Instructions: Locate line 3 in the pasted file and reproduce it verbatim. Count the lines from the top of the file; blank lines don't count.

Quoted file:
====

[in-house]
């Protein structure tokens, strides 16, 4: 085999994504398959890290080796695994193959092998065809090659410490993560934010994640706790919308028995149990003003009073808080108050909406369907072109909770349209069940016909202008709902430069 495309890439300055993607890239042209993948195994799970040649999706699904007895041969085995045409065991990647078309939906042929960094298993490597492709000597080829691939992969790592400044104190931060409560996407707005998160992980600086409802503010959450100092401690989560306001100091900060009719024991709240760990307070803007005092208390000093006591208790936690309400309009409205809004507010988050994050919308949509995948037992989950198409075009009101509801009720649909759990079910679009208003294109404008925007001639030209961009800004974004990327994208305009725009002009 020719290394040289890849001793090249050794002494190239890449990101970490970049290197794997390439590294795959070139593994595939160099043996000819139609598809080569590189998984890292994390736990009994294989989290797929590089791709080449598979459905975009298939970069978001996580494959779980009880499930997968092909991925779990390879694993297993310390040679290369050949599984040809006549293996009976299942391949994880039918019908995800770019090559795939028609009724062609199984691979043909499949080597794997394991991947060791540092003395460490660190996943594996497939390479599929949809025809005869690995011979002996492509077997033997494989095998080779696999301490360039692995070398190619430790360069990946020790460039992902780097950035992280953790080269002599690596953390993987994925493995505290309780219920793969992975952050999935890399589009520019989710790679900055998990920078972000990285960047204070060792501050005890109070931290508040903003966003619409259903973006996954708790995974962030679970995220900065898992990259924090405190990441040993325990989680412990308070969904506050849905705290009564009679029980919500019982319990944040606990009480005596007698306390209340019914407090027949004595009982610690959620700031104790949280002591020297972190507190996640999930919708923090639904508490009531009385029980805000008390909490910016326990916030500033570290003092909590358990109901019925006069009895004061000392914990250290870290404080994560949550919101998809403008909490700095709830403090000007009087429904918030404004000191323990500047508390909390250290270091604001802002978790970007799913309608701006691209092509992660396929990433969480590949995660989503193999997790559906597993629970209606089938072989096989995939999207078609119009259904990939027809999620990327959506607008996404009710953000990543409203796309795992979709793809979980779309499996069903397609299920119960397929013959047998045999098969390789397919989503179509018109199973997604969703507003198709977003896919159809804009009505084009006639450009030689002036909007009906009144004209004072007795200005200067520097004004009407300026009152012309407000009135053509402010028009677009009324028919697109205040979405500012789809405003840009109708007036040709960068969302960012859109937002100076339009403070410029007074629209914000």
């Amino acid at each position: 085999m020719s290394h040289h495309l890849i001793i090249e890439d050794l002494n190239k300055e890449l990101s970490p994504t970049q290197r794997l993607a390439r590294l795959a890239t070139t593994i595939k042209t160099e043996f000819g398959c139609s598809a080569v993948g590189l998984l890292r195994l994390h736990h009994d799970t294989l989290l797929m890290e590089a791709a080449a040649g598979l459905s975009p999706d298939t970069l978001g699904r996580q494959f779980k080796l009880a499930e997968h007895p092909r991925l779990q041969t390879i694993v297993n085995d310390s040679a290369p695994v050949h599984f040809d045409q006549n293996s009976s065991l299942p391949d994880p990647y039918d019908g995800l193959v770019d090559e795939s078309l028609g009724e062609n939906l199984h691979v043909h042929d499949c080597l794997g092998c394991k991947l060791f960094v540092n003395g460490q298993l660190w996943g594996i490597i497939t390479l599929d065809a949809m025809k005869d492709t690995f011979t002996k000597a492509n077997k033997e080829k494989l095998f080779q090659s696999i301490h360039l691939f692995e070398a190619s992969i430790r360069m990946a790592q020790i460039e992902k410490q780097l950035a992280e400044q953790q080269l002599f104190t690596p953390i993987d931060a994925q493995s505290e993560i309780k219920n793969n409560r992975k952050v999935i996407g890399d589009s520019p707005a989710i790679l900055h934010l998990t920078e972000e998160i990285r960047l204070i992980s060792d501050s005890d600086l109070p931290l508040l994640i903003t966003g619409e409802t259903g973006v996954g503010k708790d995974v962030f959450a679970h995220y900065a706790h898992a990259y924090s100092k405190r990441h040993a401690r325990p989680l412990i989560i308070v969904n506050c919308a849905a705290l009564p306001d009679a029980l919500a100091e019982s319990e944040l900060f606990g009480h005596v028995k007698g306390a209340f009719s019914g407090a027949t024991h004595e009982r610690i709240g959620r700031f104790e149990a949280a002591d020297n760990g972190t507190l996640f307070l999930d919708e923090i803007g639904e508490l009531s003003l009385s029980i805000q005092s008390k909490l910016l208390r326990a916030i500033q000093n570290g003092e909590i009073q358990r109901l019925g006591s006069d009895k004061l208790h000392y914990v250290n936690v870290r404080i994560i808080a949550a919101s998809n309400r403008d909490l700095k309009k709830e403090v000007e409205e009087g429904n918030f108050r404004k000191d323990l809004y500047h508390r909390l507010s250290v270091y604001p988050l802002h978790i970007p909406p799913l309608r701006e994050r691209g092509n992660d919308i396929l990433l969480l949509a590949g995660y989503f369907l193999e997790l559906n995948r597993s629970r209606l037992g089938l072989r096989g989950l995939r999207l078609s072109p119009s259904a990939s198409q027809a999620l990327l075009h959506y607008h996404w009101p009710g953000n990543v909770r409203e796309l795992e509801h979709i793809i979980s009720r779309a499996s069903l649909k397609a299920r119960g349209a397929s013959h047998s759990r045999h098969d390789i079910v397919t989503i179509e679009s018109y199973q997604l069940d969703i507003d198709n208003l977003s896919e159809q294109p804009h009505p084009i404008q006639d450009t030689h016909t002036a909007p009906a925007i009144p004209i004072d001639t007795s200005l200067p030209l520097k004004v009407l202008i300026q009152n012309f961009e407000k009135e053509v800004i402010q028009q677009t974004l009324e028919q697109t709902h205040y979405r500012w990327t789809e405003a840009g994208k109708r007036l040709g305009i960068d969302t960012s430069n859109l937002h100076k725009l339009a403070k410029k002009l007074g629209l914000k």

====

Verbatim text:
């Amino acid at each position: 085999m020719s290394h040289h495309l890849i001793i090249e890439d050794l002494n190239k300055e890449l990101s970490p994504t970049q290197r794997l993607a390439r590294l795959a890239t070139t593994i595939k042209t160099e043996f000819g398959c139609s598809a080569v993948g590189l998984l890292r195994l994390h736990h009994d799970t294989l989290l797929m890290e590089a791709a080449a040649g598979l459905s975009p999706d298939t970069l978001g699904r996580q494959f779980k080796l009880a499930e997968h007895p092909r991925l779990q041969t390879i694993v297993n085995d310390s040679a290369p695994v050949h599984f040809d045409q006549n293996s009976s065991l299942p391949d994880p990647y039918d019908g995800l193959v770019d090559e795939s078309l028609g009724e062609n939906l199984h691979v043909h042929d499949c080597l794997g092998c394991k991947l060791f960094v540092n003395g460490q298993l660190w996943g594996i490597i497939t390479l599929d065809a949809m025809k005869d492709t690995f011979t002996k000597a492509n077997k033997e080829k494989l095998f080779q090659s696999i301490h360039l691939f692995e070398a190619s992969i430790r360069m990946a790592q020790i460039e992902k410490q780097l950035a992280e400044q953790q080269l002599f104190t690596p953390i993987d931060a994925q493995s505290e993560i309780k219920n793969n409560r992975k952050v999935i996407g890399d589009s520019p707005a989710i790679l900055h934010l998990t920078e972000e998160i990285r960047l204070i992980s060792d501050s005890d600086l109070p931290l508040l994640i903003t966003g619409e409802t259903g973006v996954g503010k708790d995974v962030f959450a679970h995220y900065a706790h898992a990259y924090s100092k405190r990441h040993a401690r325990p989680l412990i989560i308070v969904n506050c919308a849905a705290l009564p306001d009679a029980l919500a100091e019982s319990e944040l900060f606990g009480h005596v028995k007698g306390a209340f009719s019914g407090a027949t024991h004595e009982r610690i709240g959620r700031f104790e149990a949280a002591d020297n760990g972190t507190l996640f307070l999930d919708e923090i803007g639904e508490l009531s003003l009385s029980i805000q005092s008390k909490l910016l208390r326990a916030i500033q000093n570290g003092e909590i009073q358990r109901l019925g006591s006069d009895k004061l208790h000392y914990v250290n936690v870290r404080i994560i808080a949550a919101s998809n309400r403008d909490l700095k309009k709830e403090v000007e409205e009087g429904n918030f108050r404004k000191d323990l809004y500047h508390r909390l507010s250290v270091y604001p988050l802002h978790i970007p909406p799913l309608r701006e994050r691209g092509n992660d919308i396929l990433l969480l949509a590949g995660y989503f369907l193999e997790l559906n995948r597993s629970r209606l037992g089938l072989r096989g989950l995939r999207l078609s072109p119009s259904a990939s198409q027809a999620l990327l075009h959506y607008h996404w009101p009710g953000n990543v909770r409203e796309l795992e509801h979709i793809i979980s009720r779309a499996s069903l649909k397609a299920r119960g349209a397929s013959h047998s759990r045999h098969d390789i079910v397919t989503i179509e679009s018109y199973q997604l069940d969703i507003d198709n208003l977003s896919e159809q294109p804009h009505p084009i404008q006639d450009t030689h016909t002036a909007p009906a925007i009144p004209i004072d001639t007795s200005l200067p030209l520097k004004v009407l202008i300026q009152n012309f961009e407000k009135e053509v800004i402010q028009q677009t974004l009324e028919q697109t709902h205040y979405r500012w990327t789809e405003a840009g994208k109708r007036l040709g305009i960068d969302t960012s430069n859109l937002h100076k725009l339009a403070k410029k002009l007074g629209l914000k």